Durability of Certain Configurations for Providing Skid Resistance on Concrete Pavements

Report No: 73-R57

Published in 1974

About the report:

The main objective of this study was to establish the factors that influence the durability of the surface configurations that are used or can be used to provide high and long-lasting skid resistance for portland cement concrete pavements. In the development of such durable surface texture an insight into the pavement wear mechanism in the presence of grooves is necessary. The wear of pavements may involve polishing and small-scale degradation at the top surface as well as a possible large-scale material loss. The study of wear phenomena for rough textured concrete pavements involved the investigation of: (1) The surface behavior of the pavement, and (2) the structural behavior of the area below the top surface and around the grooves. The wear phenomena occurring at the top surface was investigated experimentally by petrographic examination of thin sections prepared from the cores taken from actual highways that had experienced various degrees of wear. The samples included saw cut grooves imparted to the worn concrete surface, and also textures imparted to the fresh concrete pavements by burlap drag and metal tines. The microscopic study of the thin sections showed that most of the cracks were found at the top surface and virtually no cracks were seen at the bottom of the grooves. Variation in the strength of the pastes affected the wear. The loss of material at the surface in strong pastes resulted from flaking, and in weaker pastes it was because of crushing. Both pastes yielded good microtexture, but the weaker mixtures wore faster. The chipping of aggregates at planes and zones of weakness also provided good microtexture. Concrete slabs having different surface textures were prefabricated and tested on a circular test track. After 1,670,000 wheel passes, no appreciable wear was observed. This indicated that the surface pressures exerted by the tires used in the test track are low, and it takes a large number of wheel passes to wear the pavement surface. The samples studied microscopically had a maximum groove depth of 1/8" (3.2 mm), and it was noted that a large-scale material failure did not occur in the concrete and wear was mainly a surface phenomenon. However, deeper grooves might cause a structural failure as well as the ordinary surface wear. The structural behavior of the area below the top surface and around the grooves was investigated theoretically. Involved was the determination of internal stresses within the concrete under an assumed surface loading. If the internal stresses were higher than the ultimate capacity of the material, cracks and eventual loss of material would occur at critical regions. This would indicate a large-scale failure. Initially three types of grooves (square, triangular and round), having a 1/8" (3.2 mm) texture depth and 3/4" (19.0mm) spacing were considered. It was found that the critical locations where stresses could develop to cause failure were at the bottom or at the corner of the grooves. Later the effect of groove geometry on the internal stresses was investigated theoretically by considering the effect of increasing the depth of square grooves from 1/8" (3.2 mm) to 1" (25.4 mm) in 1/8" (3.2mm) increments while keeping the groove width and spacing constant. In this way deeper rectangular grooves were formed that provided better drainage. It is concluded that the deeper grooves are more prone to. structural failure since increasing the depth of the groove yields higher principal tensile stresses. The freezing and thawing durability of the square, triangular, and round groove configuration was satisfactory, and after 50 cycles no differences could be distinguished in the durability of the tested groove configurations.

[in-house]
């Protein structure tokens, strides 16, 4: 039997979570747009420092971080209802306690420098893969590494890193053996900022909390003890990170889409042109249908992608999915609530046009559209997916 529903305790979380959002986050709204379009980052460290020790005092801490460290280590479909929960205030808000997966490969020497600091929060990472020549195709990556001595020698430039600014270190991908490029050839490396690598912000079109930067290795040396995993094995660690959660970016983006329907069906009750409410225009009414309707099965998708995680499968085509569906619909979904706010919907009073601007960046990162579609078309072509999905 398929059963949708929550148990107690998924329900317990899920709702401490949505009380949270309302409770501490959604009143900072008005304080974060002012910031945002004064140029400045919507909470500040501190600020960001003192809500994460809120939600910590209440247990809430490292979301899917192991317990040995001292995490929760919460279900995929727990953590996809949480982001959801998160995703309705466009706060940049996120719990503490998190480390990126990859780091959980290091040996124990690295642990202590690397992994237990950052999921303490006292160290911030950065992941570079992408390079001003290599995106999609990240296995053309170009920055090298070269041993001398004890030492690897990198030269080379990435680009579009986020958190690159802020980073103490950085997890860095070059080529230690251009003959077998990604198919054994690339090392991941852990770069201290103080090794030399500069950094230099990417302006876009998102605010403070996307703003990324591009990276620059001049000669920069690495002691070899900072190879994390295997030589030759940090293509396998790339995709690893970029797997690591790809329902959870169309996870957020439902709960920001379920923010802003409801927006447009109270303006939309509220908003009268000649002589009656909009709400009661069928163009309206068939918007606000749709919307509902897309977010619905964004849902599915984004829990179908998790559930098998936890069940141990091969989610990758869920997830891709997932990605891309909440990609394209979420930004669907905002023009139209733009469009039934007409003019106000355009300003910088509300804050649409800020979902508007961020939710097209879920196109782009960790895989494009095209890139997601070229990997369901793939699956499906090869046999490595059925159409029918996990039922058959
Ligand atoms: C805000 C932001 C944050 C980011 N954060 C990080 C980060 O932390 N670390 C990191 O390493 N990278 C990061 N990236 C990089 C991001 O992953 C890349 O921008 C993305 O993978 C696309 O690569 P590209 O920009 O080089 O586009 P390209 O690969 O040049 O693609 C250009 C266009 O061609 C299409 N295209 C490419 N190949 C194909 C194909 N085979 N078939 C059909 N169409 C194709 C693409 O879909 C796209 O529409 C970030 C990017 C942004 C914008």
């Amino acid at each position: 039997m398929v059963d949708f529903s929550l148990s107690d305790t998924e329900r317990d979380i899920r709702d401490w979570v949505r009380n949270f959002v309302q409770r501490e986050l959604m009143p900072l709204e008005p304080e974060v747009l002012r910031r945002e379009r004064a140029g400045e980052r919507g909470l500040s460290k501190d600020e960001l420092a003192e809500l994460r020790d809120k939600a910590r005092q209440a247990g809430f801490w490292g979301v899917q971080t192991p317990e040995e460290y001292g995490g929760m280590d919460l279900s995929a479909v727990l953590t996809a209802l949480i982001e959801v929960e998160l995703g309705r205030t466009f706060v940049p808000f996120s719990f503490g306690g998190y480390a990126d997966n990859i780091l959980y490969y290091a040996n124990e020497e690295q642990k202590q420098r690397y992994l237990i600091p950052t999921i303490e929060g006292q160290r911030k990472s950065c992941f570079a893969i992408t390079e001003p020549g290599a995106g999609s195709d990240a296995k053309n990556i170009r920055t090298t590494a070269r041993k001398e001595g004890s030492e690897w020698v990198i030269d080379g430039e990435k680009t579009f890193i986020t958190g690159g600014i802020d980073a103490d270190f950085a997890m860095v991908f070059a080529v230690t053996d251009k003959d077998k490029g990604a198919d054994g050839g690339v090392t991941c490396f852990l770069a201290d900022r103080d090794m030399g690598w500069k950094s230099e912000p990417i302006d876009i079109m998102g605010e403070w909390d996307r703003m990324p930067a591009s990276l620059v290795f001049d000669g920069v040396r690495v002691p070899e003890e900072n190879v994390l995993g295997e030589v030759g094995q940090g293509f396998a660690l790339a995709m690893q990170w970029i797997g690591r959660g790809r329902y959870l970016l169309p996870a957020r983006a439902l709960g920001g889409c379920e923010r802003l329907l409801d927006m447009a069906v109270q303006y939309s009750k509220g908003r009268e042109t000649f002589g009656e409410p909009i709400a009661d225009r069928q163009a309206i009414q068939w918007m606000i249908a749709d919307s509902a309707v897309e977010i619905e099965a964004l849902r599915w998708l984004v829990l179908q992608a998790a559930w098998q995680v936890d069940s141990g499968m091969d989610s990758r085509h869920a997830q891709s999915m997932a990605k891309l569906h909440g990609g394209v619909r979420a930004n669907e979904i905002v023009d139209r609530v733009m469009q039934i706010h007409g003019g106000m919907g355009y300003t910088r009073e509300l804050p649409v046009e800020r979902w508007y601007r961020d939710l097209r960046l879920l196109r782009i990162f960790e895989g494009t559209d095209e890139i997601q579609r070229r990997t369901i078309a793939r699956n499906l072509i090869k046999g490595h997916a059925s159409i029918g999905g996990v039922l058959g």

Disclaimer Statement:The contents of this report reflect the views of the author(s), who is responsible for the facts and the accuracy of the data presented herein. The contents do not necessarily reflect the official views or policies of the Virginia Department of Transportation, the Commonwealth Transportation Board, or the Federal Highway Administration. This report does not constitute a standard, specification, or regulation. Any inclusion of manufacturer names, trade names, or trademarks is for identification purposes only and is not to be considered an endorsement.

Last updated: February 6, 2024

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